I think it opens up other routes. But, from what I understand, those who are self-taught are learning about ingredients they can get hold of. And actually that becomes a very limited palette. Whereas, because I had the great fortune to work for a big company, I had access to thousands of materials and had to learn them inside out. On the other hand, Im sure it’s making them really consider what they’re using and how they use it, because they don’t have that luxury. I am a great believer in training, but there just aren’t the places or opportunities for everyone to train the way I did. I guess I’m just glad I did it, you know, a hundred-million years ago, and so I can now rely on that breadth of knowledge and experience. Because in the end, that’s what colours every single fragrance I create…
We know our VIP Perfume Society members love to explore unusual, hard to find and niche fragrance houses producing fabulously unique fragrances, and with this in mind we’re delighted to announce that British independent perfumer Ruth Mastenbroek is giving you the chance to take a very generous 20% off all full-size fragrances!
Exclusively for Perfume Society VIPs, enjoy 20% off all full-size Ruth Mastenbroek eau de parfums.
How to use: go to ruthmastenbroek.com and choose your favourites. Enter the code below when prompted at checkout.
Valid from: 1st – 31st May 2018
Ruth says: ‘I use the finest ingredients from across the globe to tell stories about life through perfume. Stories of freedom, love, discovery and celebration. My fragrances can take years to perfect; they offer something exciting and different. They are original and come from the heart – from me to you…’
The perfect time to stock-up on your favourites or plump for something new to try, which will you choose to treat yourself with our exclusive 20% offer…?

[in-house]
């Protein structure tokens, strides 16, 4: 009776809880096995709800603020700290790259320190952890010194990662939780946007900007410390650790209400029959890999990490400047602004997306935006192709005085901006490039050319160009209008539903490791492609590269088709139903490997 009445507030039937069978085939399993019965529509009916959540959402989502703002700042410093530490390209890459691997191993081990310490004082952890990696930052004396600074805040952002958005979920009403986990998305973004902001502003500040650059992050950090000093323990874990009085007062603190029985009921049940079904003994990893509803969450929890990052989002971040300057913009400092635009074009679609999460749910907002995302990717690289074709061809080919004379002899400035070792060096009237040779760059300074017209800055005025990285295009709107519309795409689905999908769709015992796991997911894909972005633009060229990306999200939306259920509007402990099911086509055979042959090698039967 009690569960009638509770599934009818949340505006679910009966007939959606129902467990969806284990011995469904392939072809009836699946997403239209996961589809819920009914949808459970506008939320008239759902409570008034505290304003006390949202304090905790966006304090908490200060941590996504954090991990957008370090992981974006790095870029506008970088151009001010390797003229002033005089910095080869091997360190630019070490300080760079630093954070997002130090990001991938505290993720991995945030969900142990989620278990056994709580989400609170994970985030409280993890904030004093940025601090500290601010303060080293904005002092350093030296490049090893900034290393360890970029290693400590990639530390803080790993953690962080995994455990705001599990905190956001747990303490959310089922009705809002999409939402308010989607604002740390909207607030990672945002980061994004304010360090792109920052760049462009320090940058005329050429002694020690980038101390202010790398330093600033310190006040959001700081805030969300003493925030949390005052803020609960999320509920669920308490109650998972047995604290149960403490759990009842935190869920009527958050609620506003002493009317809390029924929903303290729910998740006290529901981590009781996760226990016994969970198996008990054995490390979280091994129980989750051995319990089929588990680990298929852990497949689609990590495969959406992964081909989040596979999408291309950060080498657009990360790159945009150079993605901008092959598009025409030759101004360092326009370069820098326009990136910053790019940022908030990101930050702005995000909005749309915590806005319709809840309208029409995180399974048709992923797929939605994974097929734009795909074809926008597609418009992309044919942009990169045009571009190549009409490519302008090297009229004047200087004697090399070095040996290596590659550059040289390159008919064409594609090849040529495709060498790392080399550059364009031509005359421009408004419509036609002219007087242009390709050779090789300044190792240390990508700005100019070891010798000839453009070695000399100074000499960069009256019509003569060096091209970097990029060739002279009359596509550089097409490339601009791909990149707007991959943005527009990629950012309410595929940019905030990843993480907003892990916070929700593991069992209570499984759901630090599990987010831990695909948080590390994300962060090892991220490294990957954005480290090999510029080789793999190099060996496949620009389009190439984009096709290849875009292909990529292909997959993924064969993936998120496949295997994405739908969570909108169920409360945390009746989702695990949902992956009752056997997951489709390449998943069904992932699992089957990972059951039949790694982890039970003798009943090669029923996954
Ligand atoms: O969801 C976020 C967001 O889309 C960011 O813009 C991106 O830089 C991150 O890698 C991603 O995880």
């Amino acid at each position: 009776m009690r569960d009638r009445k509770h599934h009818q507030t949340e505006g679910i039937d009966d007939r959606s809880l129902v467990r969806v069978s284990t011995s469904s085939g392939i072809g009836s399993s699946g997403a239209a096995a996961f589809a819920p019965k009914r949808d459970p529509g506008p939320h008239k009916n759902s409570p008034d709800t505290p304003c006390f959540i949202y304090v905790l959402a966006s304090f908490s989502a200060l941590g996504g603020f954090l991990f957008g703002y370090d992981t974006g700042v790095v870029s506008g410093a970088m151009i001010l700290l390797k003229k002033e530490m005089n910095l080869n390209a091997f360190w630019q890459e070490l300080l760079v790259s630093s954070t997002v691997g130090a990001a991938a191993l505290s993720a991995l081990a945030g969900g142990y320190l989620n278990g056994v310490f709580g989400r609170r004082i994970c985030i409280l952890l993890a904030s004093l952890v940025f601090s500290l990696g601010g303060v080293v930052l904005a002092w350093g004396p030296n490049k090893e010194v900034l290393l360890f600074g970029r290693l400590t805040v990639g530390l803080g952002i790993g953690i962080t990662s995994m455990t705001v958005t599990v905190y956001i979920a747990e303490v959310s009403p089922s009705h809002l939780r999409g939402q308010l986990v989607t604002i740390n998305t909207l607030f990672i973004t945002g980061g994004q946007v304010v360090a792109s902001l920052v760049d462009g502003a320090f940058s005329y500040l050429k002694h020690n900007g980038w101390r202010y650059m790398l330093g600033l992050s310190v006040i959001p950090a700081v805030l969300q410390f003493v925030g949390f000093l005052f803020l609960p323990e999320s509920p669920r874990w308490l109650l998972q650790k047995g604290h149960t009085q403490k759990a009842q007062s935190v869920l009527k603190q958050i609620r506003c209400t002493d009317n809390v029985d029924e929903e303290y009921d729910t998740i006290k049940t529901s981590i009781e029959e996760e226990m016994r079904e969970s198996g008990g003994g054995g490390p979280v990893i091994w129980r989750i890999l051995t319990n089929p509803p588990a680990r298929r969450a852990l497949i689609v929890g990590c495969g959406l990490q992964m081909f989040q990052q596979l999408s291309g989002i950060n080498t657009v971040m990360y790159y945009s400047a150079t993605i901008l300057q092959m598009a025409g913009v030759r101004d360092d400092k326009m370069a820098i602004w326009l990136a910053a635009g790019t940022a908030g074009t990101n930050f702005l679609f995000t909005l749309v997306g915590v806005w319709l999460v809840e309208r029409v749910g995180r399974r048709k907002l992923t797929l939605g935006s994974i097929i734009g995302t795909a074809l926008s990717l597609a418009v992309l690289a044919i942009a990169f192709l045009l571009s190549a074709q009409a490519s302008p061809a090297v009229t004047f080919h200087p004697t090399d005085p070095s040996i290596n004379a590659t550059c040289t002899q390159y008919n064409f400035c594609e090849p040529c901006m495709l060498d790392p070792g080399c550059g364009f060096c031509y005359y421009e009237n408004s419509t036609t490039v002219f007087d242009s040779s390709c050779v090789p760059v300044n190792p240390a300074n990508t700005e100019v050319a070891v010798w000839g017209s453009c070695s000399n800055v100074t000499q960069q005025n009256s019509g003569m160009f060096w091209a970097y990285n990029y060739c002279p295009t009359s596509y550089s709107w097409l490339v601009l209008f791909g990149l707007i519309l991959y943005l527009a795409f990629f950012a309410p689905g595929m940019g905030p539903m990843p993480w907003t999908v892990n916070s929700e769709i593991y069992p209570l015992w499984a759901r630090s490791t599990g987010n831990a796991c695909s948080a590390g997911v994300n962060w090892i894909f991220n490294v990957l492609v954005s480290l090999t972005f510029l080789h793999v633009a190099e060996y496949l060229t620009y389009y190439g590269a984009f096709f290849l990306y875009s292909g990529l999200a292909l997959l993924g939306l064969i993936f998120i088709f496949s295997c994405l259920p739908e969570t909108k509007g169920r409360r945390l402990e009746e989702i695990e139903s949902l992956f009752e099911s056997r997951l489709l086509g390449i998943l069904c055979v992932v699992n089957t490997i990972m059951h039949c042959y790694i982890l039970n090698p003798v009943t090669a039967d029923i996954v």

We were thrilled to hear that Ruth Mastenbroek‘s Firedance perfume has been selected as a finalist for this year’s prestigious Fragrance Foundation Awards. And Ruth very kindly popped in to sign a full-size bottle of Firedance for one of our lucky V.I.P’s to win!
Scroll down for the entry form, below – closing date is 31st May 2018…
‘A story of celebration… rejoicing in each moment of contentment in life. In Firedance, Ruth presents a scorching, modern interpretation of the classic rose perfume, as exotic leather dances in surprise harmony with the main character – smouldering Damask rose. Set against a warming backdrop of oudh and patchouli, a shining amber note radiates from the skin in this memorably intimate and sexy perfume.’
Do not be scared of that ‘oudh’ word, either – this is a stunningly sophisticated interpretation, and no wonder it’s up for an award. We know you’ll adore it.
Terms & Conditions: No cash alternative to the prizes will be offered. The prizes are not transferable. Prizes are subject to availability and we reserve the right to substitute any prize with another of equivalent value without giving notice. Closing date for entry will be 31/05/2018. After this date no further entries to the prize draw will be accepted.
We first got to know Stephan Matthews when he rocked up to one of our ‘How to Improve Your Sense of Smell’ workshops. To be honest, it was a challenge to figure out what we could teach this very knowledgeable perfume industry insider, who’s worked across many areas of the business including co-ordinating events, and acting as a highly knowledgeable in-store fragrance advisor. His nose is pretty much like a sniffer dog’s.
Readers of The Scented Letter may recognise Stephan: he featured with his extensive personal perfume collection in our #ShareMyStash section. But you may not know that he also writes a very readable blog, stephanmatthews.com, sub-titled ‘Putting the fun back into fragrance’.